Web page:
At an early age, Winona found her voice. Her father, Vincent LaDuke, was an actor in Hollywood and grew up on Ojibwe White Earth Reservation in Minnesota. After leaving his acting career, he changed his name to “Sun Bear” and became a “new age” author, much to the chagrin of the Native American societies. But he did bring recognition to their plights, by way of his daughter’s journey. Her mother, of Jewish European ancestry from the Bronx, New York, was an art teacher. She grew up in both Hollywood and Ashland OR, where her mother taught. After college she moved to her father’s native lands and began her activism in earnest.
In 1977, Winona spoke at a U.N. conference on indigenous human rights. Even though their coalition didn’t get what they asked for, the Indians were able to use the conference to help develop a supranational monitoring and advisory mechanism for protecting indigenous human rights. As a result, the UN now receives and acts on reports of rights issues. It advises national governments and other entities on best practice and calls them out on violations.
Winona is a water warrior, as am I. Her activism takes on many issues. And she’s hardly done. In honoring her this Earth Day, the voices of all people continue to be heard.
This is what “honorearth.org” has to say about her.
Winona LaDuke is an internationally renowned activist working on issues of sustainable development renewable energy and food systems. She lives and works on the White Earth reservation in northern Minnesota, and is a two time vice presidential candidate with Ralph Nader for the Green Party.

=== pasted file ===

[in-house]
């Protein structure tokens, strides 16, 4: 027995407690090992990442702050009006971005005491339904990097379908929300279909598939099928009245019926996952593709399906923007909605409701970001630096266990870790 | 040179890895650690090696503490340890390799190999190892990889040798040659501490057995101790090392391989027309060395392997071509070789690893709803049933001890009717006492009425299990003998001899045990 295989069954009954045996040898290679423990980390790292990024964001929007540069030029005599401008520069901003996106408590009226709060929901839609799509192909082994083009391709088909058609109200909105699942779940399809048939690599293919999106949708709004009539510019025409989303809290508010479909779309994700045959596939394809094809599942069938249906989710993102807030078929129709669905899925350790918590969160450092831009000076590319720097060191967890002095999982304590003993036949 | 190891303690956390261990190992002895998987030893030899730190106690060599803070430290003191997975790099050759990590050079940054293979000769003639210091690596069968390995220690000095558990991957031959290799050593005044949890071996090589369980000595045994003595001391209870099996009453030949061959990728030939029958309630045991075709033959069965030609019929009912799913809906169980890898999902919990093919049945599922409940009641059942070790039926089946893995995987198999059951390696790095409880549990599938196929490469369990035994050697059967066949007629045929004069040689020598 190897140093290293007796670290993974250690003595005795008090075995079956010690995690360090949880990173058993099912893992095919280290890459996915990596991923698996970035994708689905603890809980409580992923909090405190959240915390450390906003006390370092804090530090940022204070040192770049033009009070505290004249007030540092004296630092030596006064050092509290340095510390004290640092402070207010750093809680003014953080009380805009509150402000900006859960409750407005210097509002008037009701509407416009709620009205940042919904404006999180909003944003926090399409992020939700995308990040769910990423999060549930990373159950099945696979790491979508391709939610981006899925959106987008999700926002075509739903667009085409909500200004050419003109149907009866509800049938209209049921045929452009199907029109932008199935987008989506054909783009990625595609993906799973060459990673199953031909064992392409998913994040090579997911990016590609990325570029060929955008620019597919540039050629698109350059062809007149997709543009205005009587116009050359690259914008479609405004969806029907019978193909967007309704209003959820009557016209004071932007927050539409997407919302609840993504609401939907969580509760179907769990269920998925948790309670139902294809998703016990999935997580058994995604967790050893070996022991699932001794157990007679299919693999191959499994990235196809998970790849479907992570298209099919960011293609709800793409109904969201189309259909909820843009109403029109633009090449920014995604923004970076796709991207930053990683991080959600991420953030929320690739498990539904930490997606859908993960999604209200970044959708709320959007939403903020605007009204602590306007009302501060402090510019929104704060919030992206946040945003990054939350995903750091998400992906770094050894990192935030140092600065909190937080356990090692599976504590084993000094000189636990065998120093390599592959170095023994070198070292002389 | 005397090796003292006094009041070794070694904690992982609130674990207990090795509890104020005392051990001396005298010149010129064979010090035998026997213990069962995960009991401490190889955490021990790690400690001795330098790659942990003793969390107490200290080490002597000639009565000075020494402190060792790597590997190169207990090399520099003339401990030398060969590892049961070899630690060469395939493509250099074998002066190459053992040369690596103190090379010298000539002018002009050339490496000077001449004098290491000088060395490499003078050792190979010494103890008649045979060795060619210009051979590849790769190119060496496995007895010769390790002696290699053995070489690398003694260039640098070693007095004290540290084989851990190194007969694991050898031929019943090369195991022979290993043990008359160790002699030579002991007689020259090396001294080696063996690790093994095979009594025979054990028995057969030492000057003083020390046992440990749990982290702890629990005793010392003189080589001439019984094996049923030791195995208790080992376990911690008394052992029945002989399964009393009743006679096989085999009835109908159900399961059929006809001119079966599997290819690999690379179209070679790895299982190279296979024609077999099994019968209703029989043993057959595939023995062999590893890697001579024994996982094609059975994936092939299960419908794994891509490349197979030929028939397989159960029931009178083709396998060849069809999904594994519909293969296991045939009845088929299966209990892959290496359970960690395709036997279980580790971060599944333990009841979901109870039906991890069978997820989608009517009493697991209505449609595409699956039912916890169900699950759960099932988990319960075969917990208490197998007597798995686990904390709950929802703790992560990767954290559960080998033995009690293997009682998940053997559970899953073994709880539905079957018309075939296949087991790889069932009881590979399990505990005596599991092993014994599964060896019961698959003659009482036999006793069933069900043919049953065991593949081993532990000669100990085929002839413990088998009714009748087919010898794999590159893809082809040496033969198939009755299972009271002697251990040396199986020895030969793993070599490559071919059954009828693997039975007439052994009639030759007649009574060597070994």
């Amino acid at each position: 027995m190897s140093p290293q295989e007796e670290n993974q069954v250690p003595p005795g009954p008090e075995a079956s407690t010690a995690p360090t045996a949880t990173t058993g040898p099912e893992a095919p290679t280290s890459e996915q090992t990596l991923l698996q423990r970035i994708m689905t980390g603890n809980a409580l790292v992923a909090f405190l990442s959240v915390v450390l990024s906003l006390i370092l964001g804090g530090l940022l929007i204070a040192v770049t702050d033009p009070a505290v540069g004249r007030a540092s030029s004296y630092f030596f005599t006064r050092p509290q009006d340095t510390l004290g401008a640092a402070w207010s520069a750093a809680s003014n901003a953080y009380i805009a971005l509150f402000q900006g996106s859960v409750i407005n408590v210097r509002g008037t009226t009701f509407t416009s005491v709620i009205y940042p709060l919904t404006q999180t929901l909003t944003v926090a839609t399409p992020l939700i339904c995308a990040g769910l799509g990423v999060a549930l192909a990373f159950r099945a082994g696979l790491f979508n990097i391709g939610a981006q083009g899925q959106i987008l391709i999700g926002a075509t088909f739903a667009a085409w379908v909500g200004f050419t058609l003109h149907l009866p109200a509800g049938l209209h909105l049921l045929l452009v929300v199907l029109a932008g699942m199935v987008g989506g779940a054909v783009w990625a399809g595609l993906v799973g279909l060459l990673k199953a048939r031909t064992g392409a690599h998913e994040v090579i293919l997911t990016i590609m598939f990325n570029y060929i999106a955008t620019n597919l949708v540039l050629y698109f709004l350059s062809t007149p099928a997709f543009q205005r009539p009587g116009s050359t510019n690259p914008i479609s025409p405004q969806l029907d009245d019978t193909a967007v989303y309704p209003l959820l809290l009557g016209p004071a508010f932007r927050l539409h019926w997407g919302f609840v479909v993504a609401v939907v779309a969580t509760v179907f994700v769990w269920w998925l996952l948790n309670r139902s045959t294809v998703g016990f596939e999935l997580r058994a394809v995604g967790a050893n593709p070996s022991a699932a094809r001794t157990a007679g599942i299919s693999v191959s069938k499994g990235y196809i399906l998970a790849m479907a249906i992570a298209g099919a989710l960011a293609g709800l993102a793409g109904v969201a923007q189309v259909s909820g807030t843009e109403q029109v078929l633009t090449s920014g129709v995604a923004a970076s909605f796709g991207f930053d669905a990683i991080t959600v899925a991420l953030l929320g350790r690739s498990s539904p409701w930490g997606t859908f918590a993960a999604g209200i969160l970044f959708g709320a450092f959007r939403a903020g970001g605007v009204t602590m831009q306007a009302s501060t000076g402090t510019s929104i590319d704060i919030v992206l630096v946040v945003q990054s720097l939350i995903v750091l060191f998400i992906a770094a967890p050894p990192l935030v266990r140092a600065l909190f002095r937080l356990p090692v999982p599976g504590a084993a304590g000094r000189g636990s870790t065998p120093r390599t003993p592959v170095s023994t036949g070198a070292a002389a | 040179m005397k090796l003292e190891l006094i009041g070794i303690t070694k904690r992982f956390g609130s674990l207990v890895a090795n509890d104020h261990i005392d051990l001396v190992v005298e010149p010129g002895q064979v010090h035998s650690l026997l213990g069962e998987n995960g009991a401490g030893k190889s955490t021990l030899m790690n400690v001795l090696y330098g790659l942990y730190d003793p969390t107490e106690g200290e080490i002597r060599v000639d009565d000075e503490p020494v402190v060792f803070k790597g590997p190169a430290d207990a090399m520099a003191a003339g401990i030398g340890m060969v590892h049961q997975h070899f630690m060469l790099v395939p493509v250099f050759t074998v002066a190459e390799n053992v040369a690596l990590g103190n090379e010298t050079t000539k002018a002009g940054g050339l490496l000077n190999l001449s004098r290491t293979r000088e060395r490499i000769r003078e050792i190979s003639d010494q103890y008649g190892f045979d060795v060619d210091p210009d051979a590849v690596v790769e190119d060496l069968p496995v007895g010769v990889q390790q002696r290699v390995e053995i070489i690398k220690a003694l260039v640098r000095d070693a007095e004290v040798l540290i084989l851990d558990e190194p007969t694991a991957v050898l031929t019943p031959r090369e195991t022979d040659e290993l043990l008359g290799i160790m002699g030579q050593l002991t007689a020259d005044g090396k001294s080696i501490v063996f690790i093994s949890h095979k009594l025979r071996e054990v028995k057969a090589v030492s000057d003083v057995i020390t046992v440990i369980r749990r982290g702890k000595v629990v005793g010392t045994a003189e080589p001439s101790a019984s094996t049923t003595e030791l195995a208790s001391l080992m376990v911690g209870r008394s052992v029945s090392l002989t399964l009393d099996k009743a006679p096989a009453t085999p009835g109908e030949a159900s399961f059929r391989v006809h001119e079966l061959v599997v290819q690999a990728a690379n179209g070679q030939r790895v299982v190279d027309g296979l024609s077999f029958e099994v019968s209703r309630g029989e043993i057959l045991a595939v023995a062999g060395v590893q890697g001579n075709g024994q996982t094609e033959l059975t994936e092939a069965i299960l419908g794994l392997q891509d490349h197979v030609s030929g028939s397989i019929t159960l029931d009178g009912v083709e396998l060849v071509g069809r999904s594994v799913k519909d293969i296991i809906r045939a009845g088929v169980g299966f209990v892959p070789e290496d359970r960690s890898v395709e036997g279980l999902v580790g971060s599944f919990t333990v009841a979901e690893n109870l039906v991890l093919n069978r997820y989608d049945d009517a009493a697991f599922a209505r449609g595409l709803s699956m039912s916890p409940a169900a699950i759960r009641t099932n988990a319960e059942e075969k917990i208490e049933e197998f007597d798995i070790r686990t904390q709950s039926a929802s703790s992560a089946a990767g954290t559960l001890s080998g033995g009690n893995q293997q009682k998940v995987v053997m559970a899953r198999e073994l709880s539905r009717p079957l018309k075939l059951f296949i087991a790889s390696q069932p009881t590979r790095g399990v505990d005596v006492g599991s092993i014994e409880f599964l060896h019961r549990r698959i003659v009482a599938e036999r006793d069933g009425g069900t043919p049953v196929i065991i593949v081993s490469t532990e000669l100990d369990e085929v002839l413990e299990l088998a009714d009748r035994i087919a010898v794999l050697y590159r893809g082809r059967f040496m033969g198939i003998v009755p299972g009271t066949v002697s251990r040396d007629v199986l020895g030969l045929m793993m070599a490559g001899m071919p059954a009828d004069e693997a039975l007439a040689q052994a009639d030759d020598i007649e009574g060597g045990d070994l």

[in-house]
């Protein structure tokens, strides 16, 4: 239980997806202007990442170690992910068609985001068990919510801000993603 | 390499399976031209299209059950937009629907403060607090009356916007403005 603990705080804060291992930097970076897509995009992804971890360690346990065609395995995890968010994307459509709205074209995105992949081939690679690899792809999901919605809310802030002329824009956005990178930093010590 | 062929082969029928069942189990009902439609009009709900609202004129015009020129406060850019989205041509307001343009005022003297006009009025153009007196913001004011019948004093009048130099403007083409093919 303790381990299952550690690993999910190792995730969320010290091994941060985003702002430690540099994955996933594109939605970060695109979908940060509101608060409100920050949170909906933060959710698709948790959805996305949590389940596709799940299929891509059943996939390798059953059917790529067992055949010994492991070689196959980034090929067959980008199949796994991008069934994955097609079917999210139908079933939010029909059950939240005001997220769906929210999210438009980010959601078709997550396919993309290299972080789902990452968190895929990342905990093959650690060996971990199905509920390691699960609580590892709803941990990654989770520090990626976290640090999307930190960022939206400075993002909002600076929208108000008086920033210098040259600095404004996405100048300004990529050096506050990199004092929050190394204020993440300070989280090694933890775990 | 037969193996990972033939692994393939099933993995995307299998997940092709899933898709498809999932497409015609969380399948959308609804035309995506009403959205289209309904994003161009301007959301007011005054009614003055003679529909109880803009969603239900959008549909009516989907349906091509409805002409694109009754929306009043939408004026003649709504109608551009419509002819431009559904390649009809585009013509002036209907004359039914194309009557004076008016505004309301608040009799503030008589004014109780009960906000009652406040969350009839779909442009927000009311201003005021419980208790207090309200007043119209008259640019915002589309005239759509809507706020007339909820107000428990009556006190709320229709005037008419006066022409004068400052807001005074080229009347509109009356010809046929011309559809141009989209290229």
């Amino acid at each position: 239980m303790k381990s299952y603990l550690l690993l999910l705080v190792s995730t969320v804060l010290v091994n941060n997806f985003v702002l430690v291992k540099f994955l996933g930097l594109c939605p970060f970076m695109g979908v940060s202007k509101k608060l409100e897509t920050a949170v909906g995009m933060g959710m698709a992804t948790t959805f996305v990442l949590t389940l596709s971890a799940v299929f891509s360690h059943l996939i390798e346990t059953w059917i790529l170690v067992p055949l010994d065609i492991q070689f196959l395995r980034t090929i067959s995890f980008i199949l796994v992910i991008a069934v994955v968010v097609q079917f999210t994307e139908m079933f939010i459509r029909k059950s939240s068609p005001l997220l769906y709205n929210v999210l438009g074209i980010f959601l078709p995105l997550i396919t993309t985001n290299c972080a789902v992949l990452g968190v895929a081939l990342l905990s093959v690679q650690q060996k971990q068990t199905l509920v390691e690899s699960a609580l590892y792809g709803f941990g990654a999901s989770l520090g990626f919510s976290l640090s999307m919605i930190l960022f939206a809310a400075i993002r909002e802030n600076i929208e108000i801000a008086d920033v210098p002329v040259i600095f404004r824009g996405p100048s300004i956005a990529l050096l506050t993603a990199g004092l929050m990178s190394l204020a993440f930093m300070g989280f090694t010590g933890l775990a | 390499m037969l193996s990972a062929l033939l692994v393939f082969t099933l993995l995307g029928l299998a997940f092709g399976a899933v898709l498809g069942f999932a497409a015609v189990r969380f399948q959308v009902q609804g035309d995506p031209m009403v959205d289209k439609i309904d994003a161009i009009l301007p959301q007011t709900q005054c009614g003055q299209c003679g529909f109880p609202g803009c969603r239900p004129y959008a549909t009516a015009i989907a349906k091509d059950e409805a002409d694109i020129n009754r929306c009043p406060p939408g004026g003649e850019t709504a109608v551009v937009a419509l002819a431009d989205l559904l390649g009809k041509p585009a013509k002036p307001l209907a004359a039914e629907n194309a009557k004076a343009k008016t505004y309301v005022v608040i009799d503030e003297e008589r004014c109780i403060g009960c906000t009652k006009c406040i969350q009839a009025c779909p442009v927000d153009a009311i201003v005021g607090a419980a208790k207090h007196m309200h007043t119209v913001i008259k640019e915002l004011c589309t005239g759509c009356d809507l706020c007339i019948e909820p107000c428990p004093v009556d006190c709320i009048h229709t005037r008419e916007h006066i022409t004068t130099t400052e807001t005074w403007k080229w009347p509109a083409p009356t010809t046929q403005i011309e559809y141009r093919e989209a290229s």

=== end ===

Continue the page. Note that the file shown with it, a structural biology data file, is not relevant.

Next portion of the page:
As Program Director of the Honor the Earth, she works nationally and internationally on the issues of climate change, renewable energy, and environmental justice with Indigenous communities. And in her own community, she is the founder of the White Earth Land Recovery Project, one of the largest reservation based non-profit organizations in the country, and a leader in the issues of culturally based sustainable development strategies, renewable energy and food systems. In this work, she also continues national and international work to protect Indigenous plants and heritage foods from patenting and genetic engineering.
In 2007, LaDuke was inducted into the National Women’s Hall of Fame, recognizing her leadership and community commitment. In 1994, LaDuke was nominated by Time magazine as one of America’s fifty most promising leaders under forty years of age. She has been awarded the Thomas Merton Award in 1996, Ms. Woman of the Year (with the Indigo Girls in l997), and the Reebok Human Rights Award, with which in part she began the White Earth Land Recovery Project. The White Earth Land Recovery Project has won many awards- including the prestigious 2003 International Slow Food Award for Biodiversity, recognizing the organization’s work to protect wild rice from patenting and genetic engineering.
A graduate of Harvard and Antioch Universities, she has written extensively on Native American and environmental issues. She is a former board member of Greenpeace USA and is presently an advisory of the Christensen Fund. The Author of five books, including Recovering the Sacred, All our Relations and a novel- Last Standing Woman, she is widely recognized for her work on environmental and human rights issues.